In the last 30 years, biochemical studies investigating glutamate levels in plasma, platelets, CSF and urine of migraine patients have reported significantly higher glutamate concentrations particularly in patients with migraine with aura. The main source of glutamate is from neurons however, in the periphery, plasma glutamate mostly derives from freely circulating platelets which accumulate glutamate . Blood plasma is the pale yellow liquid portion of blood in which blood cells are suspended and nutrients are dissolved, contributing 55% of the body’s total blood volume .
Thus far, five studies out of seven have reported higher plasmatic levels of glutamate in migraine patients between and during attacks with the study by Alam et al., 1998  having the largest sample size consisting of 80 migraine with aura (MA), 9 migraine without aura (MO) and 14 Tension Headache (TH) patients (Table 1). The largest sample size was 103 and the smallest 24, the average sample size in the seven studies using plasma as sample was 48, showing a range of studies with various capabilities to detect alterations in glutamate metabolism. Moreover, plasma glutamate is likely to be linked to the platelet glutamate storage function, and individual differences in this mechanism may add additional variation to observed glutamate levels [40,41]. Factors which can further confound the accurate reporting of plasma glutamate levels include differences in experimental procedures, such as different concentrations of inducers, centrifugation time and pharmaceutical substances produced by different manufacturers, different timing of blood sampling (time of day, menstrual cycle, time passed since the last attack, fasting/non-fasting), blood-drawing and samplehandling protocols (venipuncture-induced platelet activation, body position, blood sample device: open system/vacutainer, operators’ experience, time of stasis), patient drug history and diet [42,43].
Total Sample Size Cases
Sample & Levels
(Ferrari et al., 1990) 
(ICHD-I, 1988) 
(Martinez et al., 1993) 
(ICHD-I, 1988) 
Plasma : CSF
(Cananzi et al., 1995) 
(ICHD-I, 1988) 
Plasma : PLTS
(Deufemia et al., 1997) 
(ICHD-I, 1988) 
Plasma : RBCs
(Alam et al., 1998) 
(ICHD-I, 1988) 
(Vaccaro et al., 2007) 
(ICHD-II, 2004)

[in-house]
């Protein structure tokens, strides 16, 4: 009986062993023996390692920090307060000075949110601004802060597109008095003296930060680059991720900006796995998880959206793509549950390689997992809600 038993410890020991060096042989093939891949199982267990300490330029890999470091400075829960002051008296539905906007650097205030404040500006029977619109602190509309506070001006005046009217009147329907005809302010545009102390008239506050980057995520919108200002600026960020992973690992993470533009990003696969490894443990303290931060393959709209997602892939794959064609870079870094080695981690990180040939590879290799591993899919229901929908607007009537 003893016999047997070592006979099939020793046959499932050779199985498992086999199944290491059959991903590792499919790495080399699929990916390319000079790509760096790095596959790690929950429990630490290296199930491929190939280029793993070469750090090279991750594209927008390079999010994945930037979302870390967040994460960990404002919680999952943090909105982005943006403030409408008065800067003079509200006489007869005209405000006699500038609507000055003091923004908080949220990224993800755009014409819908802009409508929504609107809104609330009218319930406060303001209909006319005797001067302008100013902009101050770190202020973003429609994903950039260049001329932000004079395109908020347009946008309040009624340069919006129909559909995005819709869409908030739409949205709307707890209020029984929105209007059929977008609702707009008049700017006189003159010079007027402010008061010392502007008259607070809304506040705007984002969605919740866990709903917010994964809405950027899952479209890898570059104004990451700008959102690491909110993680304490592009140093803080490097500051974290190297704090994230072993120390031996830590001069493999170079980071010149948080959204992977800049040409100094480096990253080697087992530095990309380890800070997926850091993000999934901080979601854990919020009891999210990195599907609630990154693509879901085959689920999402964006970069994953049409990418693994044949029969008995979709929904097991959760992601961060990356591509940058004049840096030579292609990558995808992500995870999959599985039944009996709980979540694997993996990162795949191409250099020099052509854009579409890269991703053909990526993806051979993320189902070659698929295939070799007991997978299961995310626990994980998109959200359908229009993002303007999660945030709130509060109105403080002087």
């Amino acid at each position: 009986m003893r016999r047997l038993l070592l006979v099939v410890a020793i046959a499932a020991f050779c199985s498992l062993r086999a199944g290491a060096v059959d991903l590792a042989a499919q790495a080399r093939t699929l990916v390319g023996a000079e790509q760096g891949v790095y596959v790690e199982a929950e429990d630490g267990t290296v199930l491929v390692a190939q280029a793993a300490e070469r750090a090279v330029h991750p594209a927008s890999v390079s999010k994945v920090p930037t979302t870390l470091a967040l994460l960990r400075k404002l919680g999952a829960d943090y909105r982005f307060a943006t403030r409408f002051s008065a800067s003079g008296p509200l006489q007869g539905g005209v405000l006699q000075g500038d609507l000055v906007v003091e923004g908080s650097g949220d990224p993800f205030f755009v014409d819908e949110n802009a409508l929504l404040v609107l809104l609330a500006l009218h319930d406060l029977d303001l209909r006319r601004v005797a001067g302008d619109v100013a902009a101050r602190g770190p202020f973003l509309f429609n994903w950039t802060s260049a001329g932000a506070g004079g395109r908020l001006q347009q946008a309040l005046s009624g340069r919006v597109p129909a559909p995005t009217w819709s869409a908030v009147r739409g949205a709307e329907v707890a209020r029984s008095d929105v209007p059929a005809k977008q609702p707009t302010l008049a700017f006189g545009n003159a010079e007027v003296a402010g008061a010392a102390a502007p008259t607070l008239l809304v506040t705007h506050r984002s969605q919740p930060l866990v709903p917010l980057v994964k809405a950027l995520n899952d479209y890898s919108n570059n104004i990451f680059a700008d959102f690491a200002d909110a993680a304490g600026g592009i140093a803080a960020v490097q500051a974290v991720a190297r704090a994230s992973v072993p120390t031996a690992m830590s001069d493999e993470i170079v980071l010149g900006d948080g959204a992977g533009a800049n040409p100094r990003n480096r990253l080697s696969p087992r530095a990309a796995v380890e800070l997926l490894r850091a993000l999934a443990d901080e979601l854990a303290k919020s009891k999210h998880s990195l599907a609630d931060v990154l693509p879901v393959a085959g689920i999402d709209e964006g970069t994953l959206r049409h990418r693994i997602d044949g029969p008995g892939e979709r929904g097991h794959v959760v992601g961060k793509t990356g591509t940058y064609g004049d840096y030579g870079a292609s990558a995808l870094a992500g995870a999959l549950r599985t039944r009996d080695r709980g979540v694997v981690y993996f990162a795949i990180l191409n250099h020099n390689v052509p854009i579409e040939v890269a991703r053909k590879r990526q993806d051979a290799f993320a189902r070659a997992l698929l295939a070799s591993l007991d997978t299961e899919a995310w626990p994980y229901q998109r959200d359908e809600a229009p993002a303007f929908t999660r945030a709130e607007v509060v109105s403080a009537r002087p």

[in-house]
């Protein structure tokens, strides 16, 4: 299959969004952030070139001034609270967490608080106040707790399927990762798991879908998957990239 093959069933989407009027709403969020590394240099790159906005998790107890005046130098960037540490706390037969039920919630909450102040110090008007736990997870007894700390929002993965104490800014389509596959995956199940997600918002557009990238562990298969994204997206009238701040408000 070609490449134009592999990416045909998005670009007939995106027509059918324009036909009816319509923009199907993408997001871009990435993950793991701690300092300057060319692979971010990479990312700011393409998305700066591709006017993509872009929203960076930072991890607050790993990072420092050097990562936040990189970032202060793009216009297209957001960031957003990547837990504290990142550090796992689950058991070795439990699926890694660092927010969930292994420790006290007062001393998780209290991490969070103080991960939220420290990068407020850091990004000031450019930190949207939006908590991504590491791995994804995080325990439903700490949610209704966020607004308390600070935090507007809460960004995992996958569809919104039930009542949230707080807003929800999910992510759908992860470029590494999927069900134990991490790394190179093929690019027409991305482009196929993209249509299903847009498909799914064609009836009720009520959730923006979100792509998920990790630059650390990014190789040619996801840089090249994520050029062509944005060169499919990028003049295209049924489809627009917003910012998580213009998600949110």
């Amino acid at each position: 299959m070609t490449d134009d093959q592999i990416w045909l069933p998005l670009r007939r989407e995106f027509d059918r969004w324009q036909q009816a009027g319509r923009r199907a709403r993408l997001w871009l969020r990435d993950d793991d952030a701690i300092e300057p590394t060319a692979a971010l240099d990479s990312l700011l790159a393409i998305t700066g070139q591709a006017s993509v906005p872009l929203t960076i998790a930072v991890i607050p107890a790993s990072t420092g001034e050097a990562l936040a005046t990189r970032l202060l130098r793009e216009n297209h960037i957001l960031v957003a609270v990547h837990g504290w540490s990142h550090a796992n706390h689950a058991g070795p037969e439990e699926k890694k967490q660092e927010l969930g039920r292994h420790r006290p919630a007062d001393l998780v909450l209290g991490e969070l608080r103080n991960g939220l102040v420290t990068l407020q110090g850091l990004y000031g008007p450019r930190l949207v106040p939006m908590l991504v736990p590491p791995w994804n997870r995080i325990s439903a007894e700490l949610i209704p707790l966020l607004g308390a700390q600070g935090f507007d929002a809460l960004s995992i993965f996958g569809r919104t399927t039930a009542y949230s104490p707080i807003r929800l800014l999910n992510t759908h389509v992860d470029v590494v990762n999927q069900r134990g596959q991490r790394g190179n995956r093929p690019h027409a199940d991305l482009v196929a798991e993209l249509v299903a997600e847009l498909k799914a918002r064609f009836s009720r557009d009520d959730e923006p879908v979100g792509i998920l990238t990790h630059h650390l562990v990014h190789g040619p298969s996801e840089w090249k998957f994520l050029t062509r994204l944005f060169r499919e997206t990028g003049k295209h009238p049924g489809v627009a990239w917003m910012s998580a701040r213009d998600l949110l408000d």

Plasma : PLTS
(Ferrari et al., 2009) (78)
(ICHD-II, 2004) 
(Dandrea et al., 1991) 
(ICHD-I, 1988) 
(Zukerman, 1993) 
(ICHD-I, 1988) 
(Gallai et al., 2003) 
CDH - medicated: 15
(Peres et al., 2004) 
(Silberstein, 1996) 
(Vieira et al., 2007) 
(ICHD-II, 2004) 
CM - NSAIDS: 8
CM - Tryptans: 6
(Ragginer et al., 2012) 
(ICHD-II, 2004) 
CDH = Chronic Daily Headache; CH = Cluster Headache; CMF = Chronic Migraine with Fibromyalgia; CM = Chronic Migraine; CSF = Cerebrospinal fluid; MA = Migraine with aura; MO = Migraine without aura; PLTS = Platelets; RBC = Red blood cells; TH = Tension ↑Ic Headache; Rease; ↓Decrease; = Unchanged.
Table 1: Biochemical studies of Glutamate in migraine patients and controls.
Two out of the seven studies reported lower levels of glutamate, these included a study by Martinez et al., 1993  and a study by Deufemia et al., 1997 . Martinez et al., 1993  considered the levels of glutamic and aspartic acid in both plasma and CSF in patients with MA and MO relative to a group of controls suffering from stress. Despite reporting lower plasma levels, Martinez et al., 1993 simultaneously reported higher CSF glutamate in migraineurs which led the authors to conclude there may be an excess of neuroexcitatory amino acids in the central nervous system which may promote a state of neuronal hyperexcitability in migraine patients. Deufemia et al., 1997 demonstrated lower plasma-glutamate levels in paediatric migraineurs than in controls and concurrently reported a significantly higher erythrocyte to plasma-glutamate ratio . Differences in the results may be explained by the nature of the control group in both studies which was composed of patients under stress in the Martinez study and a group of paediatric controls in the Deufemia study.
The sum of these studies suggest that plasma glutamate could serve as a diagnostic tool for monitoring disease status in migraine patients and as a biomarker of response to treatment however more studies utilizing the latest diagnostic criteria are needed to make a more solid conclusion and develop accurate and standardised sampling. These findings do support a link between high plasma glutamate levels in migraine patients and cortical neuronal hyperexcitability which may be mediated via NMDA-glutamatergic transmission and may be connected with the pathobiology of migraine. Additionally, increased plasma levels of glutamate have been reported in some neuropsychiatric disorders in which glutamate excitotoxicity is thought to play a role in their pathophysiology, including epilepsy , Alzheimer’s disease  and amyotrophic lateral sclerosis .